current actions we recommend
Ask the Sonoma County Waste Management Agency board to accept their staff’s recommendation that Renewable Sonoma be awarded the commercial compost operation contract for the proposed Llano Road site (by the waste-water treatment facility). Send emails to the SCWMA board via executive director Patrick Carter by August 14th (email@example.com)
Talking point ideas for your email:
- Renewable Sonoma is owned by Sonoma Compost, the company operating our former, excellent local compost facility at the central landfill site.
- They have a long history of supporting composting education, school garden programs, community waste-diversion/ Zero Waste efforts, and local farmers and gardeners
- Their proposal includes an anaerobic digester that will generate electricity from green waste via natural gas generation
- They are excellent environmental stewards
- They have a long history of working with local farmers and have extensive knowledge of the local composting market
- Their business emphasis is on creating high-quality soil-amendment products for customers (as opposed to merely diverting green waste from landfill)
Local composting means:
- We do not have to truck our greenwaste out of the county (thereby reducing greenhouse gas production)
- Farmers, schools, and gardens can purchase high-quality compost produced locally (at lower prices because of reduced delivery fees)
Find a form for a petition to the SCWMA Board Members here: RenewableSonoma_petition
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Zero Waste Sonoma County
By Caitlyn Thomasson
Folks in Sonoma County are learning how to work towards Zero Waste by composting, recycling, and reducing plastic use. Considering that Sonoma County residents contribute 4.6 pounds per person, per day to the landfill, this is an much needed culture shift. On June 24th, the Sebastopol Farmers Market hosted the first Zero Waste outreach booth with the help from Recology and 350 Sonoma members to help address this issue. Market-goers could stop by and decorate reusable produce bags made from repurposed from cloth with veggie stamps. The bags are a fun, colorful, and an eco-friendly way for people to gather veggies at the market without using plastic bags. Enthusiastic employees from Recology were on hand to provide information about their company and answer questions about recycling and composting. Also, a travelling trash installation from the Santa Rosa Junior College was on display, providing education and a unique conversation starter to help us all realize how much single-use plastic and disposable coffee cups are sent to the landfill weekly.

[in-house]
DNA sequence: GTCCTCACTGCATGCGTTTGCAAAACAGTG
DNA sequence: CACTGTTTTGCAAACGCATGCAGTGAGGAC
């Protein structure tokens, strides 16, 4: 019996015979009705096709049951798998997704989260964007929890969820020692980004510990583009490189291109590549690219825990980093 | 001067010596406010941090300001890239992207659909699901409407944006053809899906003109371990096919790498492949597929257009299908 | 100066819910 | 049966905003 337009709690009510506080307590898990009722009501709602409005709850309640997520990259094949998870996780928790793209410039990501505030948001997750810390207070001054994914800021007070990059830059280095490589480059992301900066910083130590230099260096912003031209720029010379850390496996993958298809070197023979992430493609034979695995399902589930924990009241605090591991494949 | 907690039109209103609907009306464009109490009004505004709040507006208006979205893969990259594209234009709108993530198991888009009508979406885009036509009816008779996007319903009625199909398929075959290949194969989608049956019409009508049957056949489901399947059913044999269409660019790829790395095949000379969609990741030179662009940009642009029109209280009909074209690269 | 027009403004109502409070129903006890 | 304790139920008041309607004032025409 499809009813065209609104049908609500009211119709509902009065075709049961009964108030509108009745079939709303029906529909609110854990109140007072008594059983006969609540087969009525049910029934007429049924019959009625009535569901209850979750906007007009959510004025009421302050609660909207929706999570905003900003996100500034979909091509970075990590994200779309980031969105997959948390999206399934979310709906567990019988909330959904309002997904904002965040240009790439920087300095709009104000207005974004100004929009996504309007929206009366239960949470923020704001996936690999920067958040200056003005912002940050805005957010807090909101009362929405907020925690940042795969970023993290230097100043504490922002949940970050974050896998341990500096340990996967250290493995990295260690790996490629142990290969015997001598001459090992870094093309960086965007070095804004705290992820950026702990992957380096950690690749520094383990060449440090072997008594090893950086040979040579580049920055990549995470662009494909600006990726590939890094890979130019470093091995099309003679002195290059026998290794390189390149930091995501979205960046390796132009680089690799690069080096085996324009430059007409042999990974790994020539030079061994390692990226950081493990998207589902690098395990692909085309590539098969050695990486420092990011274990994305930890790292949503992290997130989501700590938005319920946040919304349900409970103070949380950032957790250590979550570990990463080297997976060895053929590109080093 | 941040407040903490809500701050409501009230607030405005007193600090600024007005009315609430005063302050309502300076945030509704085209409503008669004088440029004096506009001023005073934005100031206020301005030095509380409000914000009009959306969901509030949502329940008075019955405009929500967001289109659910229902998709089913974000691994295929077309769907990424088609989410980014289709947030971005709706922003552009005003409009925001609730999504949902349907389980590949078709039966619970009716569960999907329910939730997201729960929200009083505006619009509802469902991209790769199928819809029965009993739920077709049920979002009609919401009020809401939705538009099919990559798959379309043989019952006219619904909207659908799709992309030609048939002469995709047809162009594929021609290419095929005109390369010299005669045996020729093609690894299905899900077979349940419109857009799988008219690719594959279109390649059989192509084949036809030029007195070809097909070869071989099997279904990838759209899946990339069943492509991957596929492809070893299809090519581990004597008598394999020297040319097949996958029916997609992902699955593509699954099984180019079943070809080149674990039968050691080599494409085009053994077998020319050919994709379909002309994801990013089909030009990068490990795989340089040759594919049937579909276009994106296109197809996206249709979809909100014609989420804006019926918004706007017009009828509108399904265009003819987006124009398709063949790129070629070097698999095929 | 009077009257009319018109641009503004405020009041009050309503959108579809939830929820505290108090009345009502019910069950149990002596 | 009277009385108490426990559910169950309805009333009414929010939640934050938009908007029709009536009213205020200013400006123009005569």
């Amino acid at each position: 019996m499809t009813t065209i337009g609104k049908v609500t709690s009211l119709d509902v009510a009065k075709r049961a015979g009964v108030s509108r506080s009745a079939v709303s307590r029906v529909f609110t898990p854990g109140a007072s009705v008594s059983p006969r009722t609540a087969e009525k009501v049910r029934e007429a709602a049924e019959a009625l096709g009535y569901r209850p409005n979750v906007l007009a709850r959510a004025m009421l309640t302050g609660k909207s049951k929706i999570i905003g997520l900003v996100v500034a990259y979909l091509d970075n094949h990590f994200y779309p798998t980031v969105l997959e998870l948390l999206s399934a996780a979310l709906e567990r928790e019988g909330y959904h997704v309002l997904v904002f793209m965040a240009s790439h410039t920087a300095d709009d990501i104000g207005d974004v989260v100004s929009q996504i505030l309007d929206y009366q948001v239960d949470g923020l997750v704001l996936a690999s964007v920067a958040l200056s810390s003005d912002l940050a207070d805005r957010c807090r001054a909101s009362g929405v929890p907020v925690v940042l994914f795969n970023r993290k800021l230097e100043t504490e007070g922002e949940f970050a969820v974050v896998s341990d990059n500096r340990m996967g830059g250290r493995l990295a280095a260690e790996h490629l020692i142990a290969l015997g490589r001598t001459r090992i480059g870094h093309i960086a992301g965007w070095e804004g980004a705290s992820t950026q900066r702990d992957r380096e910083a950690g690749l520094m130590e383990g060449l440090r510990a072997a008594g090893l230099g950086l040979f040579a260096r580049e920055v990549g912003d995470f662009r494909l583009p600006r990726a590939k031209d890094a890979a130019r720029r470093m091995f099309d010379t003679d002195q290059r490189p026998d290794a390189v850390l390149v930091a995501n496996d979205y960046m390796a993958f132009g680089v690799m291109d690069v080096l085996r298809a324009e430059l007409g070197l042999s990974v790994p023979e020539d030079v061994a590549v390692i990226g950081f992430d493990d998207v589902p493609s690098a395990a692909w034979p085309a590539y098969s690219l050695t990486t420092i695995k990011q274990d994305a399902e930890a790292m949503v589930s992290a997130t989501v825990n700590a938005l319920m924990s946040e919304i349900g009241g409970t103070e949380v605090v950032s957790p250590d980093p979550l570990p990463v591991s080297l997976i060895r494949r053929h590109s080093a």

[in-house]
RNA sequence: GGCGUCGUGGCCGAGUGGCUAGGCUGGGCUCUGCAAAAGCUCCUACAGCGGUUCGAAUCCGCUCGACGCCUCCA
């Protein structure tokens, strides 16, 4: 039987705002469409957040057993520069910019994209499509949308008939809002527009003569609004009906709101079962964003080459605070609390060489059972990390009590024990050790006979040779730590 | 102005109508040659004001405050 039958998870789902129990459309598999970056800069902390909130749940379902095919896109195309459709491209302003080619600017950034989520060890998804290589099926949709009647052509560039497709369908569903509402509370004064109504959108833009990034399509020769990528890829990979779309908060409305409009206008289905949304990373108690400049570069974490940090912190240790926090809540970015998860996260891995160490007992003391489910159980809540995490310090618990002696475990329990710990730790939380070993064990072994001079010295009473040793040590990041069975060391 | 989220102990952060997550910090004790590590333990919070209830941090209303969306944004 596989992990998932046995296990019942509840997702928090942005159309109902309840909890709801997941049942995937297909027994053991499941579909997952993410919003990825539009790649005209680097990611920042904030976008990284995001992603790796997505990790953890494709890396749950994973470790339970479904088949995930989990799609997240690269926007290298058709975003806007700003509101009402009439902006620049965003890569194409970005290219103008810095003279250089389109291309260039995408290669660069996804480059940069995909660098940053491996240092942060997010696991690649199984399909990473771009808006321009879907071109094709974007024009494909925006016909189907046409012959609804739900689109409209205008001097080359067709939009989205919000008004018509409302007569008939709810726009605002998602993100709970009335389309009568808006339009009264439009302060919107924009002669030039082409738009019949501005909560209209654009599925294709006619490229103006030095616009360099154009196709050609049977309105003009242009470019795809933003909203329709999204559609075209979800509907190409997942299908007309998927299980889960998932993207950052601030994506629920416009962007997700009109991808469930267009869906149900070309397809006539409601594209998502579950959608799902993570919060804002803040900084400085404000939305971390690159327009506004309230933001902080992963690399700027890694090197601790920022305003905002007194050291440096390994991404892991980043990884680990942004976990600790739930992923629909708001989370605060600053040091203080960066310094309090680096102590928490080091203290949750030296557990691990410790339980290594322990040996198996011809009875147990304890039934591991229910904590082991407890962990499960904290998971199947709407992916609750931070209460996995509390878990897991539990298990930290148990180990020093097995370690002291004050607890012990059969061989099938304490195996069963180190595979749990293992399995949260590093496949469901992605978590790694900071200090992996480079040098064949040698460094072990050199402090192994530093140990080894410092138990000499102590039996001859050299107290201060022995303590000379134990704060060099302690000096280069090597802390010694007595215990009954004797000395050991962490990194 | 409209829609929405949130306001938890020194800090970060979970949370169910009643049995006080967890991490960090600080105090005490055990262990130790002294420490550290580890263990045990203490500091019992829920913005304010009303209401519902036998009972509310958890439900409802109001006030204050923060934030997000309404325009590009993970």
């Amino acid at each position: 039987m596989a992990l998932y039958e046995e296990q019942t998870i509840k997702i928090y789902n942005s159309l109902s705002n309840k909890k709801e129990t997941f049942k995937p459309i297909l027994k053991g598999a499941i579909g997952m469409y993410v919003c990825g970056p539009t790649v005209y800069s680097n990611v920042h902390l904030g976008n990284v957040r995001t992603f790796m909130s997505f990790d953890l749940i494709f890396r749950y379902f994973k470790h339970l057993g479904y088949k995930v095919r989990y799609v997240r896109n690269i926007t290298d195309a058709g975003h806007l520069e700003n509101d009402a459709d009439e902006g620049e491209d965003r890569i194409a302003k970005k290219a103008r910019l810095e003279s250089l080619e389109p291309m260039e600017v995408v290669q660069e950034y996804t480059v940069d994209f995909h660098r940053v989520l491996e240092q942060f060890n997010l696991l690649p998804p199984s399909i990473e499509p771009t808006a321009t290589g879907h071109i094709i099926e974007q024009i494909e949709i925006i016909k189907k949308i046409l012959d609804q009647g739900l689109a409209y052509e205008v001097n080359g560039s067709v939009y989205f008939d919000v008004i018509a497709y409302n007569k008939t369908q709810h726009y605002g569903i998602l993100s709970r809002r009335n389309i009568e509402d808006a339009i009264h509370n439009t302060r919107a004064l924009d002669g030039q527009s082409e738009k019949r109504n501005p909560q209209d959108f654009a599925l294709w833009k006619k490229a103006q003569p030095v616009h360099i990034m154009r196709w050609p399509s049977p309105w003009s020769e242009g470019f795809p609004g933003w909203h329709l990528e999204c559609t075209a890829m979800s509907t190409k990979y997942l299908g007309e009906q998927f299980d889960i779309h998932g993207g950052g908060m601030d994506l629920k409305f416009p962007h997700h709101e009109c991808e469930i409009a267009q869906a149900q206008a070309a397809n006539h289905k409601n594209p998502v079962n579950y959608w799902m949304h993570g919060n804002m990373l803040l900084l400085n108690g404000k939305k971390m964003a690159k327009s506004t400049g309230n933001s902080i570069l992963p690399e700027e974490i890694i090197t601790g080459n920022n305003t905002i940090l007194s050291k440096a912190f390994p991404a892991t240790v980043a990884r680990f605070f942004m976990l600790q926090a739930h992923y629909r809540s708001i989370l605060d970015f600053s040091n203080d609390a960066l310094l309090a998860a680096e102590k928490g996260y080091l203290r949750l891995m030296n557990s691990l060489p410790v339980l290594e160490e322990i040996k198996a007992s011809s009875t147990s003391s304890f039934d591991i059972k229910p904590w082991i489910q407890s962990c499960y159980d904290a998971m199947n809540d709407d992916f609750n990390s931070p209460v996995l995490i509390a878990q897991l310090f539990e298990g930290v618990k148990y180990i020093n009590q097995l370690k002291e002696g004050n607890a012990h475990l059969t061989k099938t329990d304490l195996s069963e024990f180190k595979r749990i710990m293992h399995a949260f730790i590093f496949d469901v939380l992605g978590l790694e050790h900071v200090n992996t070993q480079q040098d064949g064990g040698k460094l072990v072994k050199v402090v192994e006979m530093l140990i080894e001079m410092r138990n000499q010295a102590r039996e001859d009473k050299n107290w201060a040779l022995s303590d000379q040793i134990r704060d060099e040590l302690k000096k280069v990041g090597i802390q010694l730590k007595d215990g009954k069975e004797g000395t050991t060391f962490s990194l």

To get involved, visit us at the Sebastopol farmers markets for our monthly zero waste outreach booth (July 29th, August 26, September 30, October 21, November 18, December 16 January 27); join us at our zero waste subcommittee maker meetings to make more reusable veggies bags and other reusable DIY items to share at the market (contact Sunny Galbraith for more information: firstname.lastname@example.org); make a personal pledge to get closer to zero waste in your life, and encourage your city counsel or supervisor to adopt the upcoming Zero Waste Resolution, and ask restaurants/vendors to replace single-use plastic with compostable and recyclable alternative.
AB 813 would regionalize California’s electricity grid, merging the existing independent management into a broader regional system. This is an extremely complicated issue. There are compelling reasons to consider regionalization, but the risks far outweigh the potential benefits at this time. Regionalization would increase the control that the Federal Energy Regulatory Commission (FERC) has on California’s grid, and FERC is currently dreaming up ways to support extending uneconomical coal and nuclear generation. Also, the western region envisioned in the bill includes coal country – and there is the strong potential that this regionalized grid could extend the economic viability of some of the nation’s worst coal plants. California’s existing grid management system is not in dire circumstances! We have a functioning operator supported by existing out of state contracts that balance our energy needs. We are at a time of remarkable innovation in electricity generation and distribution – it is quite premature to lock in this approach in the face of rapidly changing circumstances, especially when California risks losing control over its electricity generation portfolio by doing so.
Call or email your State Senator McGuire’s office before Tuesday morning! There is a critical vote on this issue on June 19, and we need to reach Senator McGuire, a key vote on this issue. His phone number is (916) 651-4002, or email his legislative aide Christopher.Nielsen@sen.ca.gov
We call on CalSTRS and CalPERS to divest by 2020 from all oil and gas companies, beginning with ExxonMobil, Chevron, and Shell. These companies have known for decades that their products increase the dangers of climate change, but they have not joined the international effort to minimize global warming. Since they refuse to modify their business plans or activities, and since their reserves are at risk of becoming worthless stranded assets, CalSTRS and CalPERS should refuse to own any of their shares.